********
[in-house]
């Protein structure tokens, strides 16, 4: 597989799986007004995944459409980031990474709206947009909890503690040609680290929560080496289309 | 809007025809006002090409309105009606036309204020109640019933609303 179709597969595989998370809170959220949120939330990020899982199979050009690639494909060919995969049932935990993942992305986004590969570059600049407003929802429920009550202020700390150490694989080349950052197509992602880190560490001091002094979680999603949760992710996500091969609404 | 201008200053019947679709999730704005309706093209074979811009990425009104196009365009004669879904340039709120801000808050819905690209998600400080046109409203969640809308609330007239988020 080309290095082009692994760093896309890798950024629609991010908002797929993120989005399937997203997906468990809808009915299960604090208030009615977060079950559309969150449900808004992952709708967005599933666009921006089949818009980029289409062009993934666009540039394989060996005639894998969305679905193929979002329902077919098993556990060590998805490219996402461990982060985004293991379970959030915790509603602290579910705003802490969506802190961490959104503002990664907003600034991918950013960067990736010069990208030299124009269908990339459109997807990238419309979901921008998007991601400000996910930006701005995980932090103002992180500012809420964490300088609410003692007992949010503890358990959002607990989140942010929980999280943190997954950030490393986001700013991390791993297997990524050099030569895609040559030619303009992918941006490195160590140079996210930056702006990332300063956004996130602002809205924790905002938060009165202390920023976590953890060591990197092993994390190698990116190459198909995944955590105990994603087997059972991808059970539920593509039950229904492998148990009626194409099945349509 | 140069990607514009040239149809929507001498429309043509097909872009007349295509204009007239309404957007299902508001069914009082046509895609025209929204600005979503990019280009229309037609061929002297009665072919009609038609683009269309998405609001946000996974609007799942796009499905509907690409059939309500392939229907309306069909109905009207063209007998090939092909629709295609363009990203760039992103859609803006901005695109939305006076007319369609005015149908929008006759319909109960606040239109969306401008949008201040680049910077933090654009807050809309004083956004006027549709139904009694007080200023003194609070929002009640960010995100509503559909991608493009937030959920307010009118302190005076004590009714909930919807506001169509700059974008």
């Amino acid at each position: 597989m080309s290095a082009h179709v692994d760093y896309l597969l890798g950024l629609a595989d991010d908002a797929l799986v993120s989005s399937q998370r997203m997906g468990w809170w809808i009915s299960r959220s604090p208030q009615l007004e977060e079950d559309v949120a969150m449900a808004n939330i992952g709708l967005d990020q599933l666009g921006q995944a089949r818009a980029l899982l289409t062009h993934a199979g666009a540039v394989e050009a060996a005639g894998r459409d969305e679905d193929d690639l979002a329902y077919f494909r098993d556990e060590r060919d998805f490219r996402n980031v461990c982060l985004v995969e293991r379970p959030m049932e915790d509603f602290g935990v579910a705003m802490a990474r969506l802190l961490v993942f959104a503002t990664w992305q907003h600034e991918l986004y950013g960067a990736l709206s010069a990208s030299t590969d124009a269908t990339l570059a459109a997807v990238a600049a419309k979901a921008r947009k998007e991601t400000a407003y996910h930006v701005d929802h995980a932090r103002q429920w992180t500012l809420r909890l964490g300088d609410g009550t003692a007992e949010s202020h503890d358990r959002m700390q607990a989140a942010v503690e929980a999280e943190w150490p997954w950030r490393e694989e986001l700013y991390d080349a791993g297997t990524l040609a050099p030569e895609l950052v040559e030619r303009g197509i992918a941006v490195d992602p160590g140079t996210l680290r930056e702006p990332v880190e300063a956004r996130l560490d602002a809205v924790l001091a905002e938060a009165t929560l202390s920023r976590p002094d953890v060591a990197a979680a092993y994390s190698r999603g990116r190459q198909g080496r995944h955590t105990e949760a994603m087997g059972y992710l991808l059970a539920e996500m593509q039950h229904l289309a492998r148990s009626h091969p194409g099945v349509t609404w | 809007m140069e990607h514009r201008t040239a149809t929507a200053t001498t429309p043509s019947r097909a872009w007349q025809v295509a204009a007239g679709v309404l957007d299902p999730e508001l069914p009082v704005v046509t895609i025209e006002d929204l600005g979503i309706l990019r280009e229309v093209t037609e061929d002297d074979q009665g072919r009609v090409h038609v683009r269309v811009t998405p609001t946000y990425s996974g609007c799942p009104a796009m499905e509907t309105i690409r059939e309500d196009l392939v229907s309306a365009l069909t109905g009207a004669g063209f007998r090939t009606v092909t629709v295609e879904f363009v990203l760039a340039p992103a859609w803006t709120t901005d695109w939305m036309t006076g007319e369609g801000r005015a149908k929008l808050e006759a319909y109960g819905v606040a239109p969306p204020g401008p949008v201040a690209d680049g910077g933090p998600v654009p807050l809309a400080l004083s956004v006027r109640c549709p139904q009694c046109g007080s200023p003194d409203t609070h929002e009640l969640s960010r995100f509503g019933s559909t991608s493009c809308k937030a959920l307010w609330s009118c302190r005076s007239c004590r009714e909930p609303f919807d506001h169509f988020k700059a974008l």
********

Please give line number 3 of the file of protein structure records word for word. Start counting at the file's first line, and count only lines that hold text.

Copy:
């Amino acid at each position: 597989m080309s290095a082009h179709v692994d760093y896309l597969l890798g950024l629609a595989d991010d908002a797929l799986v993120s989005s399937q998370r997203m997906g468990w809170w809808i009915s299960r959220s604090p208030q009615l007004e977060e079950d559309v949120a969150m449900a808004n939330i992952g709708l967005d990020q599933l666009g921006q995944a089949r818009a980029l899982l289409t062009h993934a199979g666009a540039v394989e050009a060996a005639g894998r459409d969305e679905d193929d690639l979002a329902y077919f494909r098993d556990e060590r060919d998805f490219r996402n980031v461990c982060l985004v995969e293991r379970p959030m049932e915790d509603f602290g935990v579910a705003m802490a990474r969506l802190l961490v993942f959104a503002t990664w992305q907003h600034e991918l986004y950013g960067a990736l709206s010069a990208s030299t590969d124009a269908t990339l570059a459109a997807v990238a600049a419309k979901a921008r947009k998007e991601t400000a407003y996910h930006v701005d929802h995980a932090r103002q429920w992180t500012l809420r909890l964490g300088d609410g009550t003692a007992e949010s202020h503890d358990r959002m700390q607990a989140a942010v503690e929980a999280e943190w150490p997954w950030r490393e694989e986001l700013y991390d080349a791993g297997t990524l040609a050099p030569e895609l950052v040559e030619r303009g197509i992918a941006v490195d992602p160590g140079t996210l680290r930056e702006p990332v880190e300063a956004r996130l560490d602002a809205v924790l001091a905002e938060a009165t929560l202390s920023r976590p002094d953890v060591a990197a979680a092993y994390s190698r999603g990116r190459q198909g080496r995944h955590t105990e949760a994603m087997g059972y992710l991808l059970a539920e996500m593509q039950h229904l289309a492998r148990s009626h091969p194409g099945v349509t609404w | 809007m140069e990607h514009r201008t040239a149809t929507a200053t001498t429309p043509s019947r097909a872009w007349q025809v295509a204009a007239g679709v309404l957007d299902p999730e508001l069914p009082v704005v046509t895609i025209e006002d929204l600005g979503i309706l990019r280009e229309v093209t037609e061929d002297d074979q009665g072919r009609v090409h038609v683009r269309v811009t998405p609001t946000y990425s996974g609007c799942p009104a796009m499905e509907t309105i690409r059939e309500d196009l392939v229907s309306a365009l069909t109905g009207a004669g063209f007998r090939t009606v092909t629709v295609e879904f363009v990203l760039a340039p992103a859609w803006t709120t901005d695109w939305m036309t006076g007319e369609g801000r005015a149908k929008l808050e006759a319909y109960g819905v606040a239109p969306p204020g401008p949008v201040a690209d680049g910077g933090p998600v654009p807050l809309a400080l004083s956004v006027r109640c549709p139904q009694c046109g007080s200023p003194d409203t609070h929002e009640l969640s960010r995100f509503g019933s559909t991608s493009c809308k937030a959920l307010w609330s009118c302190r005076s007239c004590r009714e909930p609303f919807d506001h169509f988020k700059a974008l």